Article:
Gaskins v. Security-First National, Bank

Annotate this Case
[Civ. No. 11667. Second Appellate District, Division One. January 19, 1939.]

ETHEL WILHOIT GASKINS, Respondent, v. SECURITY-FIRST NATIONAL BANK OF LOS ANGELES, as Guardian, etc., Appellant.

COUNSEL

Hahn & Hahn and A. Hale Dinsmoor for Appellant.

Lester V. Peterman and Edward Brody for Respondent.

OPINION

White, J.

This is an appeal by defendant Security-First National Bank of Los Angeles, guardian of Louis Mathew Wooley, an incompetent person, from a judgment for plaintiff in the principal sum of $6,850 and interest thereon at seven per cent per annum until paid, for services rendered by the latter in caring for the minor children of said incompetent, [30 Cal. App. 2d 412] and which judgment further subjected the assets of said incompetent's estate to the payment of the judgment.

The pertinent facts are that respondent is a sister of the incompetent, the latter of whom was on March 16, 1920, declared incompetent through appropriate proceedings instituted for that purpose in the Superior Court of Los Angeles County, and Elbert T. Wooley, father of the incompetent, was appointed guardian of his estate. The incompetent person is the father of four children, three of whom were living in the state of California in the summer of 1922, while the fourth child lived in Texas during the entire period involved in this litigation. The account current of the guardian showed a balance of some $12,000 in the estate.

At the request of Elbert T. Wooley, then guardian of his incompetent son's estate, respondent came to California from St. Louis, Missouri, September 13, 1922, and except for periods of time aggregating approximately twelve months, took care of three of the minor children of such incompetent until they either left home or attained the age of twenty-one years. In August, 1928, Elbert T. Wooley, father of the incompetent, resigned as guardian of the latter's estate, and the corporate banking predecessor of appellant herein was named guardian.

Louis Mathew Wooley, Jr., the incompetent's youngest son, attained his majority March 2, 1935. Respondent brought this action February 6, 1937, against appellant in its capacity as guardian of the incompetent's estate, alleging that her services were performed pursuant to an express agreement on the part of the guardian, Elbert Wooley, to pay her for her services, and also set up a separate count for the reasonable value of such services.

By its answer appellant bank, as the guardian, denied the existence of a contract to pay respondent for her services in looking after the minor children of said Louis Mathew Wooley, incompetent, and denied that appellant had requested her to care for said minor children pursuant to any agreement with the former guardian, Elbert T. Wooley. Also as special defenses to the complaint appellant alleged (1) that all of the funds of the estate of said incompetent which appellant had in its possession came within the provisions of the act of Congress exempting such funds from the claims of creditors, by reason of the fact that the same were paid by the United [30 Cal. App. 2d 413] States government to said incompetent as a disabled American World War veteran; (2) that the portion of respondent's claim for services alleged to have been rendered prior to February 6, 1935, is barred by the statute of limitations under section 339, subdivision 1, of the Code of Civil Procedure. With the issues thus framed, the cause proceeded to trial before the court, sitting without a jury, resulting in judgment for respondent as aforesaid.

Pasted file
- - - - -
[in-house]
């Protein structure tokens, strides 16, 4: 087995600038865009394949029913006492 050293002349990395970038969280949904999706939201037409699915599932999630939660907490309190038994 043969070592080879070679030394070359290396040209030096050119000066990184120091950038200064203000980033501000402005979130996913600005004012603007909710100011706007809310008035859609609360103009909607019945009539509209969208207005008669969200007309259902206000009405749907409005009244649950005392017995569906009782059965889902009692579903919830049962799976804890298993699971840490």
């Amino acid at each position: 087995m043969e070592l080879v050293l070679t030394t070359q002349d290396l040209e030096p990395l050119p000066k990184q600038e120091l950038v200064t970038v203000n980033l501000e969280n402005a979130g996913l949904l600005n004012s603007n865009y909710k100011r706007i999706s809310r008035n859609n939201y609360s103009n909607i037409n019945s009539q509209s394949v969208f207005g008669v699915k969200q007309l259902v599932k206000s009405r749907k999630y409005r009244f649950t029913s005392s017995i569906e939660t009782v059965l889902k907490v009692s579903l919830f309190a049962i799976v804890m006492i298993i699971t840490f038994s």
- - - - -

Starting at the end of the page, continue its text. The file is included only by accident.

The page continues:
The evidence shows without material conflict that in the summer of 1992 Elbert Wooley wrote respondent a letter in which he asked her to come to California and help him look after the minor children of Louis Mathew Wooley, incompetent; that this letter was lost by respondent and was not produced at the time of trial. Respondent testified that in the letter Elbert Wooley agreed to pay her the sum of fifty dollars per month and her room and board for taking care of said children. Elbert Wooley, the party writing the letter, testified that he had no recollection as to whether or not he made any promises to pay her the said sum.

Respondent testified that pursuant to such letter and the agreement therein contained, she came to California and took care of the minor children of Louis Mathew Wooley, or at least one of them, from September 13, 1922, until March 2, 1935, except for periods of time aggregating twelve months, during which time she moved away from the home where said children were living.

Respondent's testimony showed that within a month after beginning to care for said minor children, she demanded of Elbert Wooley payment for her services. Again in February, 1923, which was approximately four or five months after respondent began to care for said children, she requested payment of Elbert Wooley, and he told her to wait until the children became of age and then put in her claim for her services. When the bank was appointed guardian of the estate of Louis Mathew Wooley, incompetent, in the fall of 1928, respondent again demanded payment for her services. Respondent further testified that she demanded payment for her services every four or five months from the time that the bank was appointed guardian over Louis Mathew Wooley, incompetent.

On June 27, 1934, which was prior to the date that Louis Mathew Wooley, Jr., youngest son of Louis Mathew Wooley, [30 Cal. App. 2d 414] incompetent, became twenty-one years of age, respondent wrote a letter to appellant herein, notifying appellant of her agreement with Elbert Wooley, and requesting payment of a portion of the sum claimed to be owing for her services. Appellant wrote a letter to respondent in reply denying that appellant had made any arrangements to pay respondent for her alleged services and refusing to allow her claim.